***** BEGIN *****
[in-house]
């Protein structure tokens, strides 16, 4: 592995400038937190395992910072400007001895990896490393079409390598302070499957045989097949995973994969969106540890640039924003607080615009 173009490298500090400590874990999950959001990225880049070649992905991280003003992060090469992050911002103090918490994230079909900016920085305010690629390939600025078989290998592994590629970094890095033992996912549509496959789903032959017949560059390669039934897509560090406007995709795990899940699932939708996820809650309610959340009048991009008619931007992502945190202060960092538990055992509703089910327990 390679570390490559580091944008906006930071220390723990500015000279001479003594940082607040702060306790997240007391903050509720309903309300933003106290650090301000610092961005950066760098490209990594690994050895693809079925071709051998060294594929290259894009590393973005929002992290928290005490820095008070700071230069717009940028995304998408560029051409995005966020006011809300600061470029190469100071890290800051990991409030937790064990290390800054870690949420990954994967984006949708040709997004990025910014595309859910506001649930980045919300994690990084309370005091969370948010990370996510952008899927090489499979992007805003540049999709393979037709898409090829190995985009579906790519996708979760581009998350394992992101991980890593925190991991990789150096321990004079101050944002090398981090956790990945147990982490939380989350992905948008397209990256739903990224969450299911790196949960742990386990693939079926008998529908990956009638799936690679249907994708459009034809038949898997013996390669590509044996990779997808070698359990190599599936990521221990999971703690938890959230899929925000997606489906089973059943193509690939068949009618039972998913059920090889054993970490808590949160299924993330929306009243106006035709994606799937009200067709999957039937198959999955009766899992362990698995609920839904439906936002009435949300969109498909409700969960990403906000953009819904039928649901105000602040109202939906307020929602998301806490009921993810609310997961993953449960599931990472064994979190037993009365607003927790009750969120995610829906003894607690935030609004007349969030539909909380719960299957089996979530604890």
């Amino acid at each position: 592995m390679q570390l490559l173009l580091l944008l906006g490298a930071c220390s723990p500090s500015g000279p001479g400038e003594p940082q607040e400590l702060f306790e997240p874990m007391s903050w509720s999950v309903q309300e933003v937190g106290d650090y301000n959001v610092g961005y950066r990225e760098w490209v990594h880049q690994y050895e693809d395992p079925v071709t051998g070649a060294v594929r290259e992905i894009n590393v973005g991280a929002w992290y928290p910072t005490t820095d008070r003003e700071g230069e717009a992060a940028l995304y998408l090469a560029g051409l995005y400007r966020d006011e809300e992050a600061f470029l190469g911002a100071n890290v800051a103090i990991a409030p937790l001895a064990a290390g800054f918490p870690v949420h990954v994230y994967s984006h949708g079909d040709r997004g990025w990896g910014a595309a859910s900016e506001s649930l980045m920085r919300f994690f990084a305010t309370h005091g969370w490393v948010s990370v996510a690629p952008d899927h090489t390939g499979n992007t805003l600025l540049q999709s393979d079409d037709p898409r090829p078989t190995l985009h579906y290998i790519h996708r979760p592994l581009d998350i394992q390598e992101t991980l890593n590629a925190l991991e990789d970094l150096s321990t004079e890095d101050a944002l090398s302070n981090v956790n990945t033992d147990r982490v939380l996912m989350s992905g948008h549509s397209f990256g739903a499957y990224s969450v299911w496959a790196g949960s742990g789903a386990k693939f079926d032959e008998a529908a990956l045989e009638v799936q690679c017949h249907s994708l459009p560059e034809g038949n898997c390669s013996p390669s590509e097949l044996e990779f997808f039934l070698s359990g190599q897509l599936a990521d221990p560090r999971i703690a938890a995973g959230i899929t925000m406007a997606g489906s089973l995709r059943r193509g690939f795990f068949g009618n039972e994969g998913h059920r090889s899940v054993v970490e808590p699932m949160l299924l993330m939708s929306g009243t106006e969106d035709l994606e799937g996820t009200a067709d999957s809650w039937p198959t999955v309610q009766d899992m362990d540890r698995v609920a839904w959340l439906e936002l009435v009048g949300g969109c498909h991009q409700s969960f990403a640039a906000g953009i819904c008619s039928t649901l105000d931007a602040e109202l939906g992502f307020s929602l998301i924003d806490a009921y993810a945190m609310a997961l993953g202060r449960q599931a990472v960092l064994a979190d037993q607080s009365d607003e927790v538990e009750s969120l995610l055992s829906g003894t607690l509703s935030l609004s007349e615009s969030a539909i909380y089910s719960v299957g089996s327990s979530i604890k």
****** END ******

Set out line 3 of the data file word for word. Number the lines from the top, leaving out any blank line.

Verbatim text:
């Amino acid at each position: 592995m390679q570390l490559l173009l580091l944008l906006g490298a930071c220390s723990p500090s500015g000279p001479g400038e003594p940082q607040e400590l702060f306790e997240p874990m007391s903050w509720s999950v309903q309300e933003v937190g106290d650090y301000n959001v610092g961005y950066r990225e760098w490209v990594h880049q690994y050895e693809d395992p079925v071709t051998g070649a060294v594929r290259e992905i894009n590393v973005g991280a929002w992290y928290p910072t005490t820095d008070r003003e700071g230069e717009a992060a940028l995304y998408l090469a560029g051409l995005y400007r966020d006011e809300e992050a600061f470029l190469g911002a100071n890290v800051a103090i990991a409030p937790l001895a064990a290390g800054f918490p870690v949420h990954v994230y994967s984006h949708g079909d040709r997004g990025w990896g910014a595309a859910s900016e506001s649930l980045m920085r919300f994690f990084a305010t309370h005091g969370w490393v948010s990370v996510a690629p952008d899927h090489t390939g499979n992007t805003l600025l540049q999709s393979d079409d037709p898409r090829p078989t190995l985009h579906y290998i790519h996708r979760p592994l581009d998350i394992q390598e992101t991980l890593n590629a925190l991991e990789d970094l150096s321990t004079e890095d101050a944002l090398s302070n981090v956790n990945t033992d147990r982490v939380l996912m989350s992905g948008h549509s397209f990256g739903a499957y990224s969450v299911w496959a790196g949960s742990g789903a386990k693939f079926d032959e008998a529908a990956l045989e009638v799936q690679c017949h249907s994708l459009p560059e034809g038949n898997c390669s013996p390669s590509e097949l044996e990779f997808f039934l070698s359990g190599q897509l599936a990521d221990p560090r999971i703690a938890a995973g959230i899929t925000m406007a997606g489906s089973l995709r059943r193509g690939f795990f068949g009618n039972e994969g998913h059920r090889s899940v054993v970490e808590p699932m949160l299924l993330m939708s929306g009243t106006e969106d035709l994606e799937g996820t009200a067709d999957s809650w039937p198959t999955v309610q009766d899992m362990d540890r698995v609920a839904w959340l439906e936002l009435v009048g949300g969109c498909h991009q409700s969960f990403a640039a906000g953009i819904c008619s039928t649901l105000d931007a602040e109202l939906g992502f307020s929602l998301i924003d806490a009921y993810a945190m609310a997961l993953g202060r449960q599931a990472v960092l064994a979190d037993q607080s009365d607003e927790v538990e009750s969120l995610l055992s829906g003894t607690l509703s935030l609004s007349e615009s969030a539909i909380y089910s719960v299957g089996s327990s979530i604890k």